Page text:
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Guidelines on Corporate Social Responsibility 2012 for Central Public Sector Enterprises will come into effect on 1st April 2013. The contents of the revised CSR policy are as follows 1. Guidelines 1.1 Preamble 1.2 Executive Summary 1.3 General 1.4 Planning 1.5 Financial Component 1.6 Implementation and Monitoring 1.7 Sustainability Reporting and Disclosure

1.8 Impact Assessment 1.9 Advocacy and Research 1.10 MoU Evaluation 1.11 Miscellaneous 1.12 Repeal 2. Annexures 1. CSR and Sustainability Definition, Evolution of the Concepts, Recent trends and practices 2. List of Backward Districts identified by the Planning Commission for Backward Regions Grant Fund (BRGF) 3. UN Global Compact Principles 4. UN Millennium Development Goals 5. OECD Guidelines for Multinational Enterprises

Salient features
1.1.1 Implementation and integration of ethical systems and sustainable management practices. 1.2.1 In the revised guidelines, CSR and Sustainability agenda is perceived to be equally applicable to internal stakeholders (particularly, the employees of a company), and a companys corporate social responsibility is expected to cover even its routine business operations and activities. 1.2.3 It is mandatory in the revised guidelines for CPSEs to take up at least one major project for development of a backward district . 1.2.4 They are prompted to use social responsibility and sustainability initiatives for business gains as well as social value creation through adoption of shared value approach, wherever possible in their routine business operations.

1.2.6 The CPSEs should submit credible evidence of having made a fairly accurate assessment of the needs of the stakeholders likely to be benefitted from their CSR and Sustainability activity, which would also help in making a fair estimation of the social / environmental impact after the conclusion of the activity. 1.2.8 In the revised guidelines, CPSEs are required to submit details of only 2 projects for scrutiny for the purpose of annual MoU evaluation (3 in case of larger companies). No distinction will be made between CSR and sustainability. 1.3.13 CPSEs are encouraged to join hands and pool their resources and capabilities to create synergy for undertaking joint ventures for projects which have scalability and greater social impact that can trigger socio-economic development through ripple effects.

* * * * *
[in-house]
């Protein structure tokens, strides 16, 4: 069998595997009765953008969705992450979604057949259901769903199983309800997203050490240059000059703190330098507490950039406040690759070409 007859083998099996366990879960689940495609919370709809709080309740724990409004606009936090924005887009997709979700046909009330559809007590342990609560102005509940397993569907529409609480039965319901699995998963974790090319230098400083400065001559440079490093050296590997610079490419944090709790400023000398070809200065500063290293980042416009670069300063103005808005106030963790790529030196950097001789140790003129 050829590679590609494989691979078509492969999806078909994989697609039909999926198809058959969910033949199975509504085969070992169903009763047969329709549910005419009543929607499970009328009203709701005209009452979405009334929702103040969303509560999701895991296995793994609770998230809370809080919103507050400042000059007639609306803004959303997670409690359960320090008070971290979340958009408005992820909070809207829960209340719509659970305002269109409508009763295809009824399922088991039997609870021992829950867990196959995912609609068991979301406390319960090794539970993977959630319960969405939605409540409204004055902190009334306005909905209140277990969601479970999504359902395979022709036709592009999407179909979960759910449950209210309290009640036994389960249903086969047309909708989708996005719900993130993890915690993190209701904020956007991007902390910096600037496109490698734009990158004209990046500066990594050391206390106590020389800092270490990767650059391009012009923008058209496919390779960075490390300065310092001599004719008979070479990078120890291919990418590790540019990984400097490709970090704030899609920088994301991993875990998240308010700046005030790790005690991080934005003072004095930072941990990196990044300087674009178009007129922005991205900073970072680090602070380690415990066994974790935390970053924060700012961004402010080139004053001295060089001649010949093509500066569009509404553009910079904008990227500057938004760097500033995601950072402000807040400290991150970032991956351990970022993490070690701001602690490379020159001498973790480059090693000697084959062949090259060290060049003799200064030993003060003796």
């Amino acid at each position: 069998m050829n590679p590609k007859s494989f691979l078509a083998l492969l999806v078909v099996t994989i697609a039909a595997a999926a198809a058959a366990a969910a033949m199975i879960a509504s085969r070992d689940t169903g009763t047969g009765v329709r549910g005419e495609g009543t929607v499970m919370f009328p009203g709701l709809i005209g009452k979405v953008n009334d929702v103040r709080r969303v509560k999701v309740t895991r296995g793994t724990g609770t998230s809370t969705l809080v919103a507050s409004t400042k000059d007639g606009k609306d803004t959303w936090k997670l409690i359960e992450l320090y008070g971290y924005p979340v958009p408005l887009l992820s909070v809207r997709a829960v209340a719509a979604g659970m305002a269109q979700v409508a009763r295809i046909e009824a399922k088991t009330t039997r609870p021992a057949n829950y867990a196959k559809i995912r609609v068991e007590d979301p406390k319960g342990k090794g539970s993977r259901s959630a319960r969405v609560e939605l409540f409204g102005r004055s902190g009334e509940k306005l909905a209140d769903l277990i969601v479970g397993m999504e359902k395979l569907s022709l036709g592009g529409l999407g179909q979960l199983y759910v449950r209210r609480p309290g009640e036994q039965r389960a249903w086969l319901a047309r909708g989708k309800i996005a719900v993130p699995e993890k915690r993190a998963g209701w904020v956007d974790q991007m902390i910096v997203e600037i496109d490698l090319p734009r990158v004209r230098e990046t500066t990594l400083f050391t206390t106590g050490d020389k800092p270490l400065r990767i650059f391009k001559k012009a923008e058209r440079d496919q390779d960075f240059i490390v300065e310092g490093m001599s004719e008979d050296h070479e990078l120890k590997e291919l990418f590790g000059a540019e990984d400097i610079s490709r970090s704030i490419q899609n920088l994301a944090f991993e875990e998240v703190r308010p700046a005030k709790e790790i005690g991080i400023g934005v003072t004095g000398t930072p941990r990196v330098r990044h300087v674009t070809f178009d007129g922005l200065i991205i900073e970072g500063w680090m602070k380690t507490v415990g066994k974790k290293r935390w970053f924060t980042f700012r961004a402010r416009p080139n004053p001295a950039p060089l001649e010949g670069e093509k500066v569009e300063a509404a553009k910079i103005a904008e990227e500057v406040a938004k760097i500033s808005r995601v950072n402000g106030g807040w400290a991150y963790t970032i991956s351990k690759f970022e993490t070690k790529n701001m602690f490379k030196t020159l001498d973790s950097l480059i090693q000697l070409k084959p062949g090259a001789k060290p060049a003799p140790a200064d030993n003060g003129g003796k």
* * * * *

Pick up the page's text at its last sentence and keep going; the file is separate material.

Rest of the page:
1.3.15 The corporate enterprises are expected to subject their performance to scrutiny and audit by external agencies. The companies should disclose their CSR and Sustainability initiatives on their official websites. A brief summary of CSR & Sustainability activities should also be included in their Annual Report. 1.3.17 In their concern for social and environment sustainability, corporate enterprises professing to behave responsibly, are expected to produce goods and services that are safe and healthy for the consumers and the environment, with reduced cost to the company in the long run. 1.4.2 As a thumb rule, CPSEs should integrate their CSR and Sustainability plans and strategy with their business plans and strategies. 1.4.3 CPSEs are encouraged to take up long gestation, high impact projects from the budget allocated for CSR and Sustainability activities.

1.5.1 PAT of CPSE in the previous year. (i) Less than Rs. 100 Crore 3% - 5% (ii) Rs. 100 Crore to Rs. 500 Crore 2% - 3% (iii) Rs. 500 Crore and above 1% - 2% 1.7.1 Sustainability Reporting is the practice of disclosing to the stakeholders the economic, social and environmental initiatives taken by a company, as an indication of its commitment to sustainable development. Public disclosure and reporting of a companys performance in economic, social & environmental areas is no less important than the initiatives themselves. 1.9.1 Academic interface is essential for successful socially responsible businesses. Therefore, CPSEs should have collaboration with academic institutions such as TISS, IITs, IIMs and similarly placed other such institutions on a perpetual basis.

1.10.2 More specifically they would be judged by: i) the degree of involvement of the employees and the top management in internalising the CSR and Sustainability agenda within the organisation; ii) the degree of success in implementing the CSR and Sustainability projects they undertake during the year; iii) the expenditure they incur on these activities. iv) the effectiveness of the two-tier organisational structure in the process of planning, implementing and monitoring the CSR activities; v) the efforts made and the success achieved in the engagement of key stakeholders through adoption of a good corporate communication strategy; vi) the adoption of sustainability reporting and disclosure procedures and practices.

1.11.3 These guidelines are in consonance with the National Voluntary Guidelines for Social, Environmental & Economic Responsibilities of Business issued by the Ministry of Corporate Affairs in July 2011. Corporate Social Responsibility and Sustainability is a companys commitment to its stakeholders to conduct business in an economically, socially and environmentally sustainable manner that is transparent and ethical. Stakeholders include employees, investors, shareholders, customers, business partners, clients, civil society groups, Government and non-government organisations, local communities, environment and society at large.

REFERENCE (viewed on 26-02-2013)